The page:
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Re: Permanent Siding Paint

"In our video they are talking about going over rot". If we are watching the same video, they are talking about the entire painting process, not just rot treatment, including a very thorough preparation process. I stand by my statement that any job with such thorough preparation and premium paint would perform well.

The paints and primers with which I am familiar and deal are made by Rohm and Hass, the largest and premier manufacturer of resins for the paint industry.

"The higher the solids in a paint the better" - within reason, true. I would like to see you apply a 100% solids paint :) Paint formulation is a branch of chemistry unto itself. It is the water that evaporates, the solidified, polymerized resins and pigments remain.

I would agree that Sherwin Williams Duration is greatly over rated, as are many of Benjamin Moore's products. A major national brand does not assure top qualty. Duration ranks far down the list on Consumer Reports rankings.

The products with which I am familiar use only 100% titanium dioxide as the pigment, no cheap filler pigments. The resin is 100% acrylic from Rohm and Hass. The resin utilizes nano technology. You can't get much smaller than billionths of a meter! It is the nano particles, which are also metalic, which give it its' tremendous adhesive qualities along with the ability to be self-priming. And all this for only $32 to $36 per gallon!

I stand by my opinion - you are selling a premium paint job with really thorough preparation and premium paint at a really PREMIUM price. At such a high premium price ,you are amortizing the occasional failure! Or are you telling us that you have never had a call back or failure?

I will admit my bias as a former contractor with over fifty years in the painting field and a family painting history going back to 1907 in this country, an even earlier to Denmark, where my grandfather learned his trade.


Re: Permanent Siding Paint

All I am saying is that we too have a Premium Product here. Compared to typical paints, we will blow them away. With your extensive background, you must know that most paints on the market are garbage, yet every day thousands of people are painting their homes with garbage paints, that will fail. Consumer Reports is a paid service. If you pay them your rating will go up. That was proven when BEHR stopped paying and fell from #1 to off the chart. I don't place much credence in them.
Our pricing structure is fair. We are selling a great product at a great price.
Bottom line~ Why are people so ready to be negative about a product that they don't know about? Average homeowner is ok with spending thousands of dollars every 5 years to re-paint the exterior of their homes. On a side note, I am looking at tires for my truck. BF Goodrich cost about $850 for 4 tires. They last about 35k miles. Michelin tires are $1050 for four, they last up to 70k miles....I'm buying the more expensive tires for my truck, because they will last longer!;)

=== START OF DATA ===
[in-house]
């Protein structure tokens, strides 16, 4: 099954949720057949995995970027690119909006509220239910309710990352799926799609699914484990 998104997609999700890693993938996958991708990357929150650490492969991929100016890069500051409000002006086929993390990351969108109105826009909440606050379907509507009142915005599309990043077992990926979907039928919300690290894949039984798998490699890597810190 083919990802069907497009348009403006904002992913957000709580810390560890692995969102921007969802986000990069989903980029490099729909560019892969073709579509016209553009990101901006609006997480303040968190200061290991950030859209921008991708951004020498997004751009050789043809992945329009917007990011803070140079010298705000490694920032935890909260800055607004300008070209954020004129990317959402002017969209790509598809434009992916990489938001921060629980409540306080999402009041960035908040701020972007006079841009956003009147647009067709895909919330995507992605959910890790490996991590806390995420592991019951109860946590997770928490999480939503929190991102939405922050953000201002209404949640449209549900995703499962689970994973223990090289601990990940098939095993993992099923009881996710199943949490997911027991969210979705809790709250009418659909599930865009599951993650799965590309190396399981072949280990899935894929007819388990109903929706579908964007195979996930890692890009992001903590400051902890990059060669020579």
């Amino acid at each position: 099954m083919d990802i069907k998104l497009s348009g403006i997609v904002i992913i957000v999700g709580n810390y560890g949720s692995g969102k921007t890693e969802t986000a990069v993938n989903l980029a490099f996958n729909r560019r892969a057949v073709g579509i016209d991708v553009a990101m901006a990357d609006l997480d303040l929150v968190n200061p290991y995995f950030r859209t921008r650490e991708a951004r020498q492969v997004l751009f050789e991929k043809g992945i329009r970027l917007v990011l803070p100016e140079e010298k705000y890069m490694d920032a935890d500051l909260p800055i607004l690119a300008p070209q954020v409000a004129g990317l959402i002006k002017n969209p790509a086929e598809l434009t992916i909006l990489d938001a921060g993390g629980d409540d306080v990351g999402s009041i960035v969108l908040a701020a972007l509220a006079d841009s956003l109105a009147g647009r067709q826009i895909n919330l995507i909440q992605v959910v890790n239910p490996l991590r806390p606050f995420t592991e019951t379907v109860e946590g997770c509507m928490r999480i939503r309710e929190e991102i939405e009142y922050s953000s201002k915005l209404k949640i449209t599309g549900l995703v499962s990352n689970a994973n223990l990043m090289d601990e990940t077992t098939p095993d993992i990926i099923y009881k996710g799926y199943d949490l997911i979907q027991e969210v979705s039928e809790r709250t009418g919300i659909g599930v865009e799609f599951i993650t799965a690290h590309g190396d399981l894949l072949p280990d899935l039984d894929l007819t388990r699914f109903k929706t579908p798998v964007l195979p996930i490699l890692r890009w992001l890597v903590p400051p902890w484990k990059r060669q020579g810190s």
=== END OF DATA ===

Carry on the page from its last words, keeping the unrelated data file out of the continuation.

Re: Permanent Siding Paint

According to Consumers Reports website,"We are a non-profit organization that is supported by the subscription to our website and magazine. To maintain our independance, we do not accept any outside advertising and any free test samples".
Perhaps you are confusing CR with the Better Business Bureau, which recently was left with egg on its face over shakedowns over ratings.

Behr Interior Ultra paints have captured CR's top rating in every sheen category in their most recent testing cycle.

Behr Exterior Ultra paints have not yet been rated, as CR's testing period is lengthy. Behr's Nano technology is relatively new. I have personally read the patent applcation.

Pure acrylic paints are by their nature very permeable. That is why later generation acrylics have been a quantum leap over oil paints, at least as pertains to exterior coatings. I will accept your ratings as to permeability.

Again, the main question is as to value. I still maintain that a premium paint job with proper preparation and use of premium acylic paint would have a far longer life cycle than the 3 to 5 years you continue to state. With the disparity in price, one would have to be a long term homeowner to regain value. The average american homeownere typically moves every 7 years.
Is your quarantee transferable?

Re: Permanent Siding Paint

Is your quarantee transferable?[/QUOTE]

Yes, and we guarantee both Labor and materials. You can recoup the cost of our coatings in less than 7 years average.

Re: Permanent Siding Paint


You should read your "limited Lifetime Warranttee", as posted on your website, which states, "...is warranted for as long as you own your home". Nowhere does it state it tranferable.

Just what is "limited" in your "lifetime" warrantee?

Re: Permanent Siding Paint

Paid $20K+ in 2007 for this product applied over cedar clapboards. Started peeling, particularly on south side surfaces in 2nd year. Called the application company to place a (lifetime) warranty claim and was told it was sold to a new owner who would not take responsibility for warranty work due to the original owner's clients. Called the paint factory directly in NC and was told they too had been bought by a new owner who assumed no responsibility for jobs associated with the previous owner. Called the previous owner and got no return callback. Imagine my surprise.

Moral: I should have paid the $10K for a standard paint job by a reputable firm and probably would be paying the second $10K in about 2014 for a new application. Remember, if it sounds too good to be true, it probably is.